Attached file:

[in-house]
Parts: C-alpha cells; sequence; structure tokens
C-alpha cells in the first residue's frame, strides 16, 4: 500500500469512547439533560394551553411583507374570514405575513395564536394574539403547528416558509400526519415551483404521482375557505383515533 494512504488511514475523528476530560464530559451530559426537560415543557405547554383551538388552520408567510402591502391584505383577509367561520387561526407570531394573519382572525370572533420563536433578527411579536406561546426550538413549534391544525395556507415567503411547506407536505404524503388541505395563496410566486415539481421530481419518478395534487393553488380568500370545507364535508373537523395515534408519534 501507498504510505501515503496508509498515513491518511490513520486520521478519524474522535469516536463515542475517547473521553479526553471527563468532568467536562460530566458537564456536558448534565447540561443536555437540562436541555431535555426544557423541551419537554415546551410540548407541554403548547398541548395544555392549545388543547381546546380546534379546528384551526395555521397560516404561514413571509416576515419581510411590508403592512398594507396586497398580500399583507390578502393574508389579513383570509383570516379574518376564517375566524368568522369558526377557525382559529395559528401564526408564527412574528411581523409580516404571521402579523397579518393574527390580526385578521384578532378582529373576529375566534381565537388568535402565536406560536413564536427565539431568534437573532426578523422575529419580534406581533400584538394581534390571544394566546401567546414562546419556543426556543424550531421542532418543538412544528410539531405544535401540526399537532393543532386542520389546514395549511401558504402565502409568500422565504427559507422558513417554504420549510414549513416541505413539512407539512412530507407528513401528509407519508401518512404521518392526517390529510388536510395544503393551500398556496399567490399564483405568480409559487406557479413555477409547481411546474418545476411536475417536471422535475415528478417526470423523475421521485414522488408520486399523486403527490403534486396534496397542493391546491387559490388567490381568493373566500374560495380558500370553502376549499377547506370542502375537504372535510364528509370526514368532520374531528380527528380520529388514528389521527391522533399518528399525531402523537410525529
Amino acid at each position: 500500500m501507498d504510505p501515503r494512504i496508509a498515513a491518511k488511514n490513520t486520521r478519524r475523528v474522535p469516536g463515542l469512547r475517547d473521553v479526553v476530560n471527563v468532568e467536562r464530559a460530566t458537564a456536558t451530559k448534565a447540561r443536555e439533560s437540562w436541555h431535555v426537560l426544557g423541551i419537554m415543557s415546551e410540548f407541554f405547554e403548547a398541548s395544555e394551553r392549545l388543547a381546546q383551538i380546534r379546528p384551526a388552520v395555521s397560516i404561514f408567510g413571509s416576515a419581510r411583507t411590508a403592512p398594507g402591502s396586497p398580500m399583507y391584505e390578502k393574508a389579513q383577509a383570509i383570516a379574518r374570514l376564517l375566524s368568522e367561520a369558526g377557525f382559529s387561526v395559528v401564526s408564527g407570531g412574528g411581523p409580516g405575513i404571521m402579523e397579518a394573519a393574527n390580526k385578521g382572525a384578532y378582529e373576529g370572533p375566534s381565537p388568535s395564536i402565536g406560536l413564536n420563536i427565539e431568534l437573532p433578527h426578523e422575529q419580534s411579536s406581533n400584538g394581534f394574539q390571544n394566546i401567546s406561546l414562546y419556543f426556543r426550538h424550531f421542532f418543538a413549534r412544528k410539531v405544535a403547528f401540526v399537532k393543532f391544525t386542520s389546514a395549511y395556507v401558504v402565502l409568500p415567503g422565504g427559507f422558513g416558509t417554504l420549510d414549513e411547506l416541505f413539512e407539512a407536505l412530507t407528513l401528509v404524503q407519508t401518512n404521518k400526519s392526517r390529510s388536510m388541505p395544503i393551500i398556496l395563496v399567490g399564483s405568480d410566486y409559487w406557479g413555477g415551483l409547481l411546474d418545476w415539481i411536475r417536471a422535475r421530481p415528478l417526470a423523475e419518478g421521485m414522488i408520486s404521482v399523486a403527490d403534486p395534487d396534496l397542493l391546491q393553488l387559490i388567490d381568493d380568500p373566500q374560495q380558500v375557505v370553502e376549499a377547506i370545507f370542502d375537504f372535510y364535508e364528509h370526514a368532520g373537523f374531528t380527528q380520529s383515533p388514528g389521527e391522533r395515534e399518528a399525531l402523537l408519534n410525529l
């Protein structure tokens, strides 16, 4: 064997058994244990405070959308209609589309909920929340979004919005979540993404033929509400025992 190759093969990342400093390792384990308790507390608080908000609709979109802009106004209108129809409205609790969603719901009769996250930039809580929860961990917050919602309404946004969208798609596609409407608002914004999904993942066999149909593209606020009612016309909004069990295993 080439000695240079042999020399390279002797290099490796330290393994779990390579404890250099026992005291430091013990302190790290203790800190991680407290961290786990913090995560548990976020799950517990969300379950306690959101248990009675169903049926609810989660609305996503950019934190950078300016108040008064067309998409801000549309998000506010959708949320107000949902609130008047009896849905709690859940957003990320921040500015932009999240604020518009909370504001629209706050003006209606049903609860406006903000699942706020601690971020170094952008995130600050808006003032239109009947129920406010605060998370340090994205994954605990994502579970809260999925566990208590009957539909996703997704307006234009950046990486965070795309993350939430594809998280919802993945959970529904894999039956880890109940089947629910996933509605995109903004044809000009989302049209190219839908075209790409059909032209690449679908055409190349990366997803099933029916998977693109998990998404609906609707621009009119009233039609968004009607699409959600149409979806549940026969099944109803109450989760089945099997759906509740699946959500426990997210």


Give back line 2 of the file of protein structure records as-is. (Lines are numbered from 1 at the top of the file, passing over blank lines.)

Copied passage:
Parts: C-alpha cells; sequence; structure tokens